DCF analysis is an intrinsic valuation method used to estimate the value of an investment based on its forecasted cash flows. It establishes a rate of return or discount rate by looking at dividends, earnings, operating cash flow or free cash flow that is then used to establish the value of the business outside of other market considerations.

In other words: It looks to answer the question, “How much money will I get from this investment over a period of time and how does that compare to the amount I could make from other investments?”

It does this by adjusting for the time value of money—which assumes a dollar invested today is worth more than a dollar invested tomorrow because it’s generating interest over that period of time.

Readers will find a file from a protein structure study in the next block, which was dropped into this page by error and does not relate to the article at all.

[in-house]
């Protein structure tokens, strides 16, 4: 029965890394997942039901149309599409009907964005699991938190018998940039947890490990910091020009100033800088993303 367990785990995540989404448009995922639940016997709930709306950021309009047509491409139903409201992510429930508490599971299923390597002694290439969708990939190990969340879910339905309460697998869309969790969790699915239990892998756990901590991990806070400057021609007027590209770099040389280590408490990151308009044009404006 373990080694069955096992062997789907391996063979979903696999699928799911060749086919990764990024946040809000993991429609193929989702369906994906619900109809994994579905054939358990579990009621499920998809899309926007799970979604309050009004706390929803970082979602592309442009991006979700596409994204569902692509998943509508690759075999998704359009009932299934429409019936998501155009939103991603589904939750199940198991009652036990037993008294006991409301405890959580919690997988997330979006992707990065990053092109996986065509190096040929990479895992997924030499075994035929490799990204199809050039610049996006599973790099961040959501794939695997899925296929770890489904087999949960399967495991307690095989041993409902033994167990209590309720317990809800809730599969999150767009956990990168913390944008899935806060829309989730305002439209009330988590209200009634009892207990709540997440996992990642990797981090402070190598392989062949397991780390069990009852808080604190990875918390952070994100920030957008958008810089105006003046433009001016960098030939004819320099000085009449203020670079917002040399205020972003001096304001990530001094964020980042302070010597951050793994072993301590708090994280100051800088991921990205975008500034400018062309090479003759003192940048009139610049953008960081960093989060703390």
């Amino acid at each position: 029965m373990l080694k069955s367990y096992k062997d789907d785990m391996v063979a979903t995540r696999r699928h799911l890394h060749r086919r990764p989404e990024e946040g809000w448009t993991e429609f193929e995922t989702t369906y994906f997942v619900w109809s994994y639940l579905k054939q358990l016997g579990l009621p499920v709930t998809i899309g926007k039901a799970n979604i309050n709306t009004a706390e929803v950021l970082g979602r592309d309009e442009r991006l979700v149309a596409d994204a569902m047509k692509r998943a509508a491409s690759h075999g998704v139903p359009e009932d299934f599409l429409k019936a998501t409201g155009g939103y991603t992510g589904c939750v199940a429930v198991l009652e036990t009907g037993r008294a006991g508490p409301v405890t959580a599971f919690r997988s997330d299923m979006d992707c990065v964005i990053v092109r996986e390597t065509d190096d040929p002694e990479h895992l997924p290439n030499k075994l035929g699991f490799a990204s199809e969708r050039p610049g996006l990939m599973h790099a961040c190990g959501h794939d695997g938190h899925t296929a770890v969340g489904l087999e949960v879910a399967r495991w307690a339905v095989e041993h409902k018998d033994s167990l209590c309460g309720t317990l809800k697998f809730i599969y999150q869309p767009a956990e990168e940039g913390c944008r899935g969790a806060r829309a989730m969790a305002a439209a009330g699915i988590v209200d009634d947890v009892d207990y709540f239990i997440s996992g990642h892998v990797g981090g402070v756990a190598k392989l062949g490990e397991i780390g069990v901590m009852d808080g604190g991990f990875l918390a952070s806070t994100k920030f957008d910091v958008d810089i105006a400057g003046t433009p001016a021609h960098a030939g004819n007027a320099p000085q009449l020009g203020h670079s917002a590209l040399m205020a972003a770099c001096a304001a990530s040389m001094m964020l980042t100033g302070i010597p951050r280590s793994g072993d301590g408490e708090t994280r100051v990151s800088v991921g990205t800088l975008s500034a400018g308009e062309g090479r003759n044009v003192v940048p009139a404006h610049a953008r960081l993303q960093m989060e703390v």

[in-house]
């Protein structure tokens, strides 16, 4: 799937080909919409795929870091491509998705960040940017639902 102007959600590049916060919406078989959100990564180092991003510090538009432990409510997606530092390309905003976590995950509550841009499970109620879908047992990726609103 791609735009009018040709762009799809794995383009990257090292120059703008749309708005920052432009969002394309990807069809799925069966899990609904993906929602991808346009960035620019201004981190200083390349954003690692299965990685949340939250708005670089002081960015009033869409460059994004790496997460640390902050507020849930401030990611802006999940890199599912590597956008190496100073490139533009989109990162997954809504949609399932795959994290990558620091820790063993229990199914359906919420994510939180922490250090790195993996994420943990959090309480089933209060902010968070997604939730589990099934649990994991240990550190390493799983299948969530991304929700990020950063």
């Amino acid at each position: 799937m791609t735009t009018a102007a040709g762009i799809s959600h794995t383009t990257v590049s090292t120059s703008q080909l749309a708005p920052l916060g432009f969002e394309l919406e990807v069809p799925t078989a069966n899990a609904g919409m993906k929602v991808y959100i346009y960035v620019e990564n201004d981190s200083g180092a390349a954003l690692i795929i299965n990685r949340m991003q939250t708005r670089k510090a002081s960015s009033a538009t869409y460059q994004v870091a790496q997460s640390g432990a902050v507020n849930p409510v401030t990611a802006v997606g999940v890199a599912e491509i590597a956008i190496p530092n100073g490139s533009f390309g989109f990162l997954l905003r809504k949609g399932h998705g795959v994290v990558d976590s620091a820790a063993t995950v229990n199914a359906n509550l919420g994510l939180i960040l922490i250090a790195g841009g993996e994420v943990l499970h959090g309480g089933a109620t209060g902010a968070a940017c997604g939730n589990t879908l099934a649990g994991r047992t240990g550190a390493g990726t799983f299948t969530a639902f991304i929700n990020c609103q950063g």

To conduct a DCF analysis, assumptions must be made about a variety of factors, including a company’s forecasted sales growth and profit margins (its cash flow) as well as the rate of interest on the initial investment in the business, the cost of capital and potential risks to the company’s underlying value (aka discounted rate). The more insight into a company’s financials you have, the simpler it is to do.

With so many variables though, it’s easy to see why pricing a deal can be difficult and why most investors and transaction advisors choose to use multiple types of valuation models to inform their decision-making along with DCF analysis. An accurate answer helps inform how much an investment is currently worth—and which deals are worth walking away from.